Oscar Pereiro, winner of the 2006 Tour de France, claims to know of well-known footballers who have doped that are “idolized” by the general public.
The Spaniard was awarded the yellow jersey retrospectively after the original winner, Floyd Landis, was subsequently disqualified for failing a drugs test. The Spanish cyclist then went on to join Segunda Division B football team Coruxo after his retirement from cycling in 2010.
“There was a player who had transfusions to improve their performance and is idolized today,” the 35-year-old told Cadena Cope. “There was a player who used a growth hormone and is idolized today.”
It would appear to be worth mentioning at this point that as a child, Lionel Messi was diagnosed with growth hormone deficiency, an anomaly which could have prevented him from growing taller than 4 feet 7 inches. At the time, Argentinian club River Plate was not willing to pay for the treatment of the promising player. Lionel Messi’s family and Barcelona eventually reached an agreement and the young Lionel, received the treatment he needed.
“If we give the same treatment to cyclists and to those in other sports, one is doped up to their eyeballs and the other is someone who works for their club,” added Pereiro.
“It’s not about defending cycling and throwing s**t at other sports, but I wish you [the media] would give the same treatment to other sports when you recognize certain things.
“Every age is regulated by certain rules. At the time, (Lance) Armstrong raced under UCI [Union Cycliste Internationale] rules.
“The day I’m paid 1 million euros, like many have been paid, I’ll say yes or no [about whether I've doped or not].”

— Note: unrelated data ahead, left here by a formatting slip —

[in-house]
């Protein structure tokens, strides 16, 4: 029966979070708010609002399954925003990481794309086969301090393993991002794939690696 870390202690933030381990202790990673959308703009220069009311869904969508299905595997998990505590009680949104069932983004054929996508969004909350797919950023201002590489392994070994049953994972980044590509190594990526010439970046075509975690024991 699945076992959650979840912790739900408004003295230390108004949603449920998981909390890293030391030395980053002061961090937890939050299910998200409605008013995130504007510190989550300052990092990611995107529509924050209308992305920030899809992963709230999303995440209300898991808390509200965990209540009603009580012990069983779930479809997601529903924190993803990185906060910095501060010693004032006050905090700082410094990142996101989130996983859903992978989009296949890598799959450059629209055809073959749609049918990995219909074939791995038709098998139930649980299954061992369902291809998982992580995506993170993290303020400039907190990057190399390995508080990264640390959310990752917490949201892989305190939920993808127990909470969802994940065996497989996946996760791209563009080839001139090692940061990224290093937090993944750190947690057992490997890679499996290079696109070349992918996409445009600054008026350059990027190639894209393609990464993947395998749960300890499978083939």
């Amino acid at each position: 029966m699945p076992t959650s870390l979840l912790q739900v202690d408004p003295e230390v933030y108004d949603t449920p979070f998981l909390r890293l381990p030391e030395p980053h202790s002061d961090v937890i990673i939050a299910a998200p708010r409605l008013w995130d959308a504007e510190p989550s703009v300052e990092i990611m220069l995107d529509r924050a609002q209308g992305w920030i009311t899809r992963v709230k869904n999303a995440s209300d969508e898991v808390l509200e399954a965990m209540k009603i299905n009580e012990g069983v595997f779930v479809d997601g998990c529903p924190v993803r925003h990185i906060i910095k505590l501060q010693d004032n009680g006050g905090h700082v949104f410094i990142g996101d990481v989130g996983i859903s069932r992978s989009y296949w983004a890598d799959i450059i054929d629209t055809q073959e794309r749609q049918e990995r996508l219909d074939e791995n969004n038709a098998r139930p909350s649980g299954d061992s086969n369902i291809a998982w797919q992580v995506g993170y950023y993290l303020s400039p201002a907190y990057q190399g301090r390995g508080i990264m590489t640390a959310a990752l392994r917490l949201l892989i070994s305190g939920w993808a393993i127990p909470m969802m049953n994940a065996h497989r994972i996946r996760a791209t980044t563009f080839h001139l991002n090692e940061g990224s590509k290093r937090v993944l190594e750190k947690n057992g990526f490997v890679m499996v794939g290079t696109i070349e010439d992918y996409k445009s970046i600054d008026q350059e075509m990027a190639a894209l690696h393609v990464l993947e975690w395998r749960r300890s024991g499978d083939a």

Modest to a fault
Louis van Gaal believes Bayern Munich have made the right choice in appointing Pep Guardiola as their new coach, largely because the new incumbent shares the same footballing philosophy as the former Bayern man.
The Bundesliga leaders announced last week that Guardiola has signed a three-year deal with Bayern and will take Jupp Heynckes’ place at the end of this season.
But, listening to Van Gaal, the appointment is just the logical continuation of an ideology that began with him. In fact, not only did the Dutchman teach Guardiola everything he knows, he taught Bayern everything they know.
“Guardiola’s appointment was not a surprise for me as Bayern always go for the best coaches out there. And Pep follows the Van Gaal-philosophy. I think it’s a fantastic choice,” the Netherlands boss told NOS.
“I’m the one who first employed the formation Bayern Munich are using these days during my time at the club. [Jupp] Heynckes then continued on the same path and Pep is the right man to succeed him. Pep thinks just like Jupp and I.
“Guardiola is a really intelligent guy. He might struggle a bit with the German language, but they all understand English as well.”
Van Gaal was in charge of Bayern from 2009 until he was sacked in 2011.
Changing world order?
The World Youth Cup which kicks off in Turkey in a few months will be the first time that a global FIFA competition will not feature either Brazil or Argentina.
The two South American countries have not made it through from South America’s Under-20 Championships. Brazil, lest we forget are the reigning world champions at this level, while Argentina won the world title at this level five times between 1995 and 2007.
If you want to find out about the players who did impress in the qualifiers, look no further than World Soccer’s Tim Vickery who, in a round-up for the BBC, has identified some of the young players to look out for in the coming years.